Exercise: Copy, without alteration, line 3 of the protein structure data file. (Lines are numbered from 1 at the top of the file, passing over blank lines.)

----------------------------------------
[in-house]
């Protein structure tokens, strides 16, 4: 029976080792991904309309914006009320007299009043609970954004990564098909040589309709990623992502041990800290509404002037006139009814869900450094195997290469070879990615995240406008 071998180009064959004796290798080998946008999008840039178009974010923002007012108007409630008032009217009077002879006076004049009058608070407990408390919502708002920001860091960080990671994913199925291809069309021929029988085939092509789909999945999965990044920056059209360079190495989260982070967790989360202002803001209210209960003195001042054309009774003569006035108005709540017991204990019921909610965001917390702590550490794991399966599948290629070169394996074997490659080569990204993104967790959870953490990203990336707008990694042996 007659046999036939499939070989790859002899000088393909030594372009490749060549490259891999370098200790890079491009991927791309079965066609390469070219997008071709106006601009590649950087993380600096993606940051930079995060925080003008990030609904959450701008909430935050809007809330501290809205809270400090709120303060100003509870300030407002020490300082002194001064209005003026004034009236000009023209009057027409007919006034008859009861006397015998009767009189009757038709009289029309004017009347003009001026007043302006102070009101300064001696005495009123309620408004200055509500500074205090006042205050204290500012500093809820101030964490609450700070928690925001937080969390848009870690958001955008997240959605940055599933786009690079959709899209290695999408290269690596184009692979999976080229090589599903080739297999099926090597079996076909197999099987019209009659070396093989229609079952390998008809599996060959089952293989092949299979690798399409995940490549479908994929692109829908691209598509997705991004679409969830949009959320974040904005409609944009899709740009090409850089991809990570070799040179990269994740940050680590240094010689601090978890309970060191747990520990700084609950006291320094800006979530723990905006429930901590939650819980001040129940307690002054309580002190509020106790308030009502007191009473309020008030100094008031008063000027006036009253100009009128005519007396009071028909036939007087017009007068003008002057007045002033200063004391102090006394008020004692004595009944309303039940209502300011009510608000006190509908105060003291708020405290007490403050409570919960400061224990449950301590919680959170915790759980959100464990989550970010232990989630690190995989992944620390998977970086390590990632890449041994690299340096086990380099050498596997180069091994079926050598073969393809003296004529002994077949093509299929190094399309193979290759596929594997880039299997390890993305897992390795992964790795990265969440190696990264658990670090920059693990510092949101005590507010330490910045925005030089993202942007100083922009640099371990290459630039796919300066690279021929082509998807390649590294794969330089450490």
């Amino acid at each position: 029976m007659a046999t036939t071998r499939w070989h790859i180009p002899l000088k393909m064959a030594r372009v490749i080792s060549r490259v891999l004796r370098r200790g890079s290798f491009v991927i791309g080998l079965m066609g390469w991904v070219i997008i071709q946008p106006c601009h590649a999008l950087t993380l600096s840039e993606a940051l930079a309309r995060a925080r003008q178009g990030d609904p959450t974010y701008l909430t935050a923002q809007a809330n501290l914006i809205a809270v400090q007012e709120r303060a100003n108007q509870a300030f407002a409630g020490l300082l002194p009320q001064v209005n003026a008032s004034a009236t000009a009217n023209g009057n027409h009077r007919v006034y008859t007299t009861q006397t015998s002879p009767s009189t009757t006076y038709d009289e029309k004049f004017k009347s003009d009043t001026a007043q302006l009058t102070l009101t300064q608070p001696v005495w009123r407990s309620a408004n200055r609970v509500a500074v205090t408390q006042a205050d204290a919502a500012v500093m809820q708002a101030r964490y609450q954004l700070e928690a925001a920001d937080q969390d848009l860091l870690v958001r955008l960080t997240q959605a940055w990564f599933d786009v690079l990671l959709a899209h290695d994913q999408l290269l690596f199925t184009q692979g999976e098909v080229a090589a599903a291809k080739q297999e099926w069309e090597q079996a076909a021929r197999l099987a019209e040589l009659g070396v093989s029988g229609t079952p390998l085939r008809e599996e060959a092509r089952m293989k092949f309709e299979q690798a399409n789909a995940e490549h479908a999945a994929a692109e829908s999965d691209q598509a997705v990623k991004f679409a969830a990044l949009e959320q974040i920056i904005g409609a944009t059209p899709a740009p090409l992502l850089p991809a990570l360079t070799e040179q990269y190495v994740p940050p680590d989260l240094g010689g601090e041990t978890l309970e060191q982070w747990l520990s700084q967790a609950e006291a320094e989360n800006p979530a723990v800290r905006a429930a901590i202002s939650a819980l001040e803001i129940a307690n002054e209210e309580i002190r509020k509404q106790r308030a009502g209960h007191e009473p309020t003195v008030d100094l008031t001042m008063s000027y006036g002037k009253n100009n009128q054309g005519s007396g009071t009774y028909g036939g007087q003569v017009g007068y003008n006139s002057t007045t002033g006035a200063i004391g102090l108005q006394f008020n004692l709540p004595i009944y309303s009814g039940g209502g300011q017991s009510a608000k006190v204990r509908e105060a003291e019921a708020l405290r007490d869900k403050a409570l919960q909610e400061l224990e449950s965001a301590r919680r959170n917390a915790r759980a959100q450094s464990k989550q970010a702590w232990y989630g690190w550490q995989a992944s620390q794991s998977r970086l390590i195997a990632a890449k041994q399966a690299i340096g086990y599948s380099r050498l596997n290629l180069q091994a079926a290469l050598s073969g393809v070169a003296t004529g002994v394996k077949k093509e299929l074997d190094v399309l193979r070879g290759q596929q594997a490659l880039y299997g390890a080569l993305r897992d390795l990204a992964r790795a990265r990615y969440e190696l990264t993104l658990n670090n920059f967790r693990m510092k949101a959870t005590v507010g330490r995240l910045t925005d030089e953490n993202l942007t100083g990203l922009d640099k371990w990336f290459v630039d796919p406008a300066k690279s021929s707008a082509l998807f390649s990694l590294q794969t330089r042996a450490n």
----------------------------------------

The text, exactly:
């Amino acid at each position: 029976m007659a046999t036939t071998r499939w070989h790859i180009p002899l000088k393909m064959a030594r372009v490749i080792s060549r490259v891999l004796r370098r200790g890079s290798f491009v991927i791309g080998l079965m066609g390469w991904v070219i997008i071709q946008p106006c601009h590649a999008l950087t993380l600096s840039e993606a940051l930079a309309r995060a925080r003008q178009g990030d609904p959450t974010y701008l909430t935050a923002q809007a809330n501290l914006i809205a809270v400090q007012e709120r303060a100003n108007q509870a300030f407002a409630g020490l300082l002194p009320q001064v209005n003026a008032s004034a009236t000009a009217n023209g009057n027409h009077r007919v006034y008859t007299t009861q006397t015998s002879p009767s009189t009757t006076y038709d009289e029309k004049f004017k009347s003009d009043t001026a007043q302006l009058t102070l009101t300064q608070p001696v005495w009123r407990s309620a408004n200055r609970v509500a500074v205090t408390q006042a205050d204290a919502a500012v500093m809820q708002a101030r964490y609450q954004l700070e928690a925001a920001d937080q969390d848009l860091l870690v958001r955008l960080t997240q959605a940055w990564f599933d786009v690079l990671l959709a899209h290695d994913q999408l290269l690596f199925t184009q692979g999976e098909v080229a090589a599903a291809k080739q297999e099926w069309e090597q079996a076909a021929r197999l099987a019209e040589l009659g070396v093989s029988g229609t079952p390998l085939r008809e599996e060959a092509r089952m293989k092949f309709e299979q690798a399409n789909a995940e490549h479908a999945a994929a692109e829908s999965d691209q598509a997705v990623k991004f679409a969830a990044l949009e959320q974040i920056i904005g409609a944009t059209p899709a740009p090409l992502l850089p991809a990570l360079t070799e040179q990269y190495v994740p940050p680590d989260l240094g010689g601090e041990t978890l309970e060191q982070w747990l520990s700084q967790a609950e006291a320094e989360n800006p979530a723990v800290r905006a429930a901590i202002s939650a819980l001040e803001i129940a307690n002054e209210e309580i002190r509020k509404q106790r308030a009502g209960h007191e009473p309020t003195v008030d100094l008031t001042m008063s000027y006036g002037k009253n100009n009128q054309g005519s007396g009071t009774y028909g036939g007087q003569v017009g007068y003008n006139s002057t007045t002033g006035a200063i004391g102090l108005q006394f008020n004692l709540p004595i009944y309303s009814g039940g209502g300011q017991s009510a608000k006190v204990r509908e105060a003291e019921a708020l405290r007490d869900k403050a409570l919960q909610e400061l224990e449950s965001a301590r919680r959170n917390a915790r759980a959100q450094s464990k989550q970010a702590w232990y989630g690190w550490q995989a992944s620390q794991s998977r970086l390590i195997a990632a890449k041994q399966a690299i340096g086990y599948s380099r050498l596997n290629l180069q091994a079926a290469l050598s073969g393809v070169a003296t004529g002994v394996k077949k093509e299929l074997d190094v399309l193979r070879g290759q596929q594997a490659l880039y299997g390890a080569l993305r897992d390795l990204a992964r790795a990265r990615y969440e190696l990264t993104l658990n670090n920059f967790r693990m510092k949101a959870t005590v507010g330490r995240l910045t925005d030089e953490n993202l942007t100083g990203l922009d640099k371990w990336f290459v630039d796919p406008a300066k690279s021929s707008a082509l998807f390649s990694l590294q794969t330089r042996a450490n």